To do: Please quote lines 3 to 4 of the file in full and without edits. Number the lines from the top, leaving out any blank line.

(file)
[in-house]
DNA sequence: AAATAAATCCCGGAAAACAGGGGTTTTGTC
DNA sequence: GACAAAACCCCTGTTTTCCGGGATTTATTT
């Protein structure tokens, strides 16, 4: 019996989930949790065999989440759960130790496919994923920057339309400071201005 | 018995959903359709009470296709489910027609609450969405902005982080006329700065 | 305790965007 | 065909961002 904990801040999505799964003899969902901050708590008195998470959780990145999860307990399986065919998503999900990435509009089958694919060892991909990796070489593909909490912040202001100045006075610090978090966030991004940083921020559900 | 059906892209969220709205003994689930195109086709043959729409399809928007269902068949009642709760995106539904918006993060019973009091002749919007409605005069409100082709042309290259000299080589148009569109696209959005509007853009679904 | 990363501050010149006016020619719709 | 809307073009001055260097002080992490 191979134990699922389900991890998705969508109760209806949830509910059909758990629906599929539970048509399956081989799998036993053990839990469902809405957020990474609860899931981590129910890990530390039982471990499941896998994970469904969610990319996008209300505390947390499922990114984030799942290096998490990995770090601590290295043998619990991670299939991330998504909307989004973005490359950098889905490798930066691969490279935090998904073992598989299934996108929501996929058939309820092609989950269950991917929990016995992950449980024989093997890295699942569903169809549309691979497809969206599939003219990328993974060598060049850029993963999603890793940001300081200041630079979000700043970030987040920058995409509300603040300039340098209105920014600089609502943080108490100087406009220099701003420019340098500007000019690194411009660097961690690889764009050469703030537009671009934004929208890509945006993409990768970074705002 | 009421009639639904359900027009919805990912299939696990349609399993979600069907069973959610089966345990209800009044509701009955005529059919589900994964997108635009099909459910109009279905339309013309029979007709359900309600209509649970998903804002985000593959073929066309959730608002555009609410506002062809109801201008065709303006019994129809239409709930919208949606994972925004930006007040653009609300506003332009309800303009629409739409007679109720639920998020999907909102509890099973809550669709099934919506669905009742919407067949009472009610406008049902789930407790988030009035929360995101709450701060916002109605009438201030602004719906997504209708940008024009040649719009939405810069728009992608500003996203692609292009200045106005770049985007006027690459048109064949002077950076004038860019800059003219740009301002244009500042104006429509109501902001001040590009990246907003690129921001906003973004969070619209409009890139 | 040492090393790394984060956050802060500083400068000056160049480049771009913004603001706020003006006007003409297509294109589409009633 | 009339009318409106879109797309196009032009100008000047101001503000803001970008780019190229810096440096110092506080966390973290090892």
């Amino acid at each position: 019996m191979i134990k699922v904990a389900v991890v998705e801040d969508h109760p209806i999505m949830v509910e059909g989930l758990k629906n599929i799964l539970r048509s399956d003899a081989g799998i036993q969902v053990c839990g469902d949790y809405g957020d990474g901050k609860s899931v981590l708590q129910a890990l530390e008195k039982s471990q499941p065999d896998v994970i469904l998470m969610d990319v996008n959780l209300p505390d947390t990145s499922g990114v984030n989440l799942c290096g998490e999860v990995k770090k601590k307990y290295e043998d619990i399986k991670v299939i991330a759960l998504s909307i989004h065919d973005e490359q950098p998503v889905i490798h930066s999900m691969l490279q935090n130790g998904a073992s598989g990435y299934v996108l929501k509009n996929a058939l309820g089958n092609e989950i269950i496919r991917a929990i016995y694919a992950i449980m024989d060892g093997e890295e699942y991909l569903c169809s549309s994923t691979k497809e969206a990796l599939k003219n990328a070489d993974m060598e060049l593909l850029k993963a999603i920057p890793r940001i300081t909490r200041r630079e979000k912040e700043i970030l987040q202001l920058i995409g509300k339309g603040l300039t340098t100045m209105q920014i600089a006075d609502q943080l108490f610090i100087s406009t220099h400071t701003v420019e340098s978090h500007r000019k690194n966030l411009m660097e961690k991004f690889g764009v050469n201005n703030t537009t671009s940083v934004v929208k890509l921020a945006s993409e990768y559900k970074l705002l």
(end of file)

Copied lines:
DNA sequence: GACAAAACCCCTGTTTTCCGGGATTTATTT
């Protein structure tokens, strides 16, 4: 019996989930949790065999989440759960130790496919994923920057339309400071201005 | 018995959903359709009470296709489910027609609450969405902005982080006329700065 | 305790965007 | 065909961002 904990801040999505799964003899969902901050708590008195998470959780990145999860307990399986065919998503999900990435509009089958694919060892991909990796070489593909909490912040202001100045006075610090978090966030991004940083921020559900 | 059906892209969220709205003994689930195109086709043959729409399809928007269902068949009642709760995106539904918006993060019973009091002749919007409605005069409100082709042309290259000299080589148009569109696209959005509007853009679904 | 990363501050010149006016020619719709 | 809307073009001055260097002080992490 191979134990699922389900991890998705969508109760209806949830509910059909758990629906599929539970048509399956081989799998036993053990839990469902809405957020990474609860899931981590129910890990530390039982471990499941896998994970469904969610990319996008209300505390947390499922990114984030799942290096998490990995770090601590290295043998619990991670299939991330998504909307989004973005490359950098889905490798930066691969490279935090998904073992598989299934996108929501996929058939309820092609989950269950991917929990016995992950449980024989093997890295699942569903169809549309691979497809969206599939003219990328993974060598060049850029993963999603890793940001300081200041630079979000700043970030987040920058995409509300603040300039340098209105920014600089609502943080108490100087406009220099701003420019340098500007000019690194411009660097961690690889764009050469703030537009671009934004929208890509945006993409990768970074705002 | 009421009639639904359900027009919805990912299939696990349609399993979600069907069973959610089966345990209800009044509701009955005529059919589900994964997108635009099909459910109009279905339309013309029979007709359900309600209509649970998903804002985000593959073929066309959730608002555009609410506002062809109801201008065709303006019994129809239409709930919208949606994972925004930006007040653009609300506003332009309800303009629409739409007679109720639920998020999907909102509890099973809550669709099934919506669905009742919407067949009472009610406008049902789930407790988030009035929360995101709450701060916002109605009438201030602004719906997504209708940008024009040649719009939405810069728009992608500003996203692609292009200045106005770049985007006027690459048109064949002077950076004038860019800059003219740009301002244009500042104006429509109501902001001040590009990246907003690129921001906003973004969070619209409009890139 | 040492090393790394984060956050802060500083400068000056160049480049771009913004603001706020003006006007003409297509294109589409009633 | 009339009318409106879109797309196009032009100008000047101001503000803001970008780019190229810096440096110092506080966390973290090892």